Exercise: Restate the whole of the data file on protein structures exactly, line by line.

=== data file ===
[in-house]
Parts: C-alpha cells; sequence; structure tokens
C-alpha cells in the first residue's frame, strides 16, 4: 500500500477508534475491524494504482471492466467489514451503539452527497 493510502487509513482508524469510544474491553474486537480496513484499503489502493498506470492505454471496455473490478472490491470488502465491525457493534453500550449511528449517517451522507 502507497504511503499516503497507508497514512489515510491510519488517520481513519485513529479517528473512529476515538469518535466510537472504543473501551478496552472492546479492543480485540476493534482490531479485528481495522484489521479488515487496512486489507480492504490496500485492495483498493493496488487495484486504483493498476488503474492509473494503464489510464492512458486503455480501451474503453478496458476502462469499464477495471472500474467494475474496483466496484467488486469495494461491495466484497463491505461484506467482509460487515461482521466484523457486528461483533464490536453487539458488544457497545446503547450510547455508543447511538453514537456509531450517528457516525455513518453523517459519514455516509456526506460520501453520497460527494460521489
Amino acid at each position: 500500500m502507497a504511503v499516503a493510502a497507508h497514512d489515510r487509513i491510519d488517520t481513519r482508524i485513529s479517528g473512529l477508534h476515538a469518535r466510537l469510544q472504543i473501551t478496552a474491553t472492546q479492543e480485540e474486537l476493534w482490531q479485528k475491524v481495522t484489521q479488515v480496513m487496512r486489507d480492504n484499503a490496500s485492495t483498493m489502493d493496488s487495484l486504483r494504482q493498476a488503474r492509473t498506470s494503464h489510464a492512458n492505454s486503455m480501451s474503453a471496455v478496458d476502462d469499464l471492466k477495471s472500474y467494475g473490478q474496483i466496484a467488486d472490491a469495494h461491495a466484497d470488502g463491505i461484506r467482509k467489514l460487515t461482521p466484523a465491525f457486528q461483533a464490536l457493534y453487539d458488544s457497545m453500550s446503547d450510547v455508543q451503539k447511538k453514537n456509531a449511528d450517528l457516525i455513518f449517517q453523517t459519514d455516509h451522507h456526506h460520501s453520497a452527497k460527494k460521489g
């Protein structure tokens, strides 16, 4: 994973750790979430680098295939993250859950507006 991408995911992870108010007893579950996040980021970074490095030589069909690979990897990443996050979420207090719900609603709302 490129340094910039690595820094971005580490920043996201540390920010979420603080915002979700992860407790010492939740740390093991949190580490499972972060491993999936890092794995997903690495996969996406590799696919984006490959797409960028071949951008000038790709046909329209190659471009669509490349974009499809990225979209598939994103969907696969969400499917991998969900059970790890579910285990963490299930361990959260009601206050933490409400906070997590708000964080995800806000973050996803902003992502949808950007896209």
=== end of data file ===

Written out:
[in-house]
Parts: C-alpha cells; sequence; structure tokens
C-alpha cells in the first residue's frame, strides 16, 4: 500500500477508534475491524494504482471492466467489514451503539452527497 493510502487509513482508524469510544474491553474486537480496513484499503489502493498506470492505454471496455473490478472490491470488502465491525457493534453500550449511528449517517451522507 502507497504511503499516503497507508497514512489515510491510519488517520481513519485513529479517528473512529476515538469518535466510537472504543473501551478496552472492546479492543480485540476493534482490531479485528481495522484489521479488515487496512486489507480492504490496500485492495483498493493496488487495484486504483493498476488503474492509473494503464489510464492512458486503455480501451474503453478496458476502462469499464477495471472500474467494475474496483466496484467488486469495494461491495466484497463491505461484506467482509460487515461482521466484523457486528461483533464490536453487539458488544457497545446503547450510547455508543447511538453514537456509531450517528457516525455513518453523517459519514455516509456526506460520501453520497460527494460521489
Amino acid at each position: 500500500m502507497a504511503v499516503a493510502a497507508h497514512d489515510r487509513i491510519d488517520t481513519r482508524i485513529s479517528g473512529l477508534h476515538a469518535r466510537l469510544q472504543i473501551t478496552a474491553t472492546q479492543e480485540e474486537l476493534w482490531q479485528k475491524v481495522t484489521q479488515v480496513m487496512r486489507d480492504n484499503a490496500s485492495t483498493m489502493d493496488s487495484l486504483r494504482q493498476a488503474r492509473t498506470s494503464h489510464a492512458n492505454s486503455m480501451s474503453a471496455v478496458d476502462d469499464l471492466k477495471s472500474y467494475g473490478q474496483i466496484a467488486d472490491a469495494h461491495a466484497d470488502g463491505i461484506r467482509k467489514l460487515t461482521p466484523a465491525f457486528q461483533a464490536l457493534y453487539d458488544s457497545m453500550s446503547d450510547v455508543q451503539k447511538k453514537n456509531a449511528d450517528l457516525i455513518f449517517q453523517t459519514d455516509h451522507h456526506h460520501s453520497a452527497k460527494k460521489g
């Protein structure tokens, strides 16, 4: 994973750790979430680098295939993250859950507006 991408995911992870108010007893579950996040980021970074490095030589069909690979990897990443996050979420207090719900609603709302 490129340094910039690595820094971005580490920043996201540390920010979420603080915002979700992860407790010492939740740390093991949190580490499972972060491993999936890092794995997903690495996969996406590799696919984006490959797409960028071949951008000038790709046909329209190659471009669509490349974009499809990225979209598939994103969907696969969400499917991998969900059970790890579910285990963490299930361990959260009601206050933490409400906070997590708000964080995800806000973050996803902003992502949808950007896209």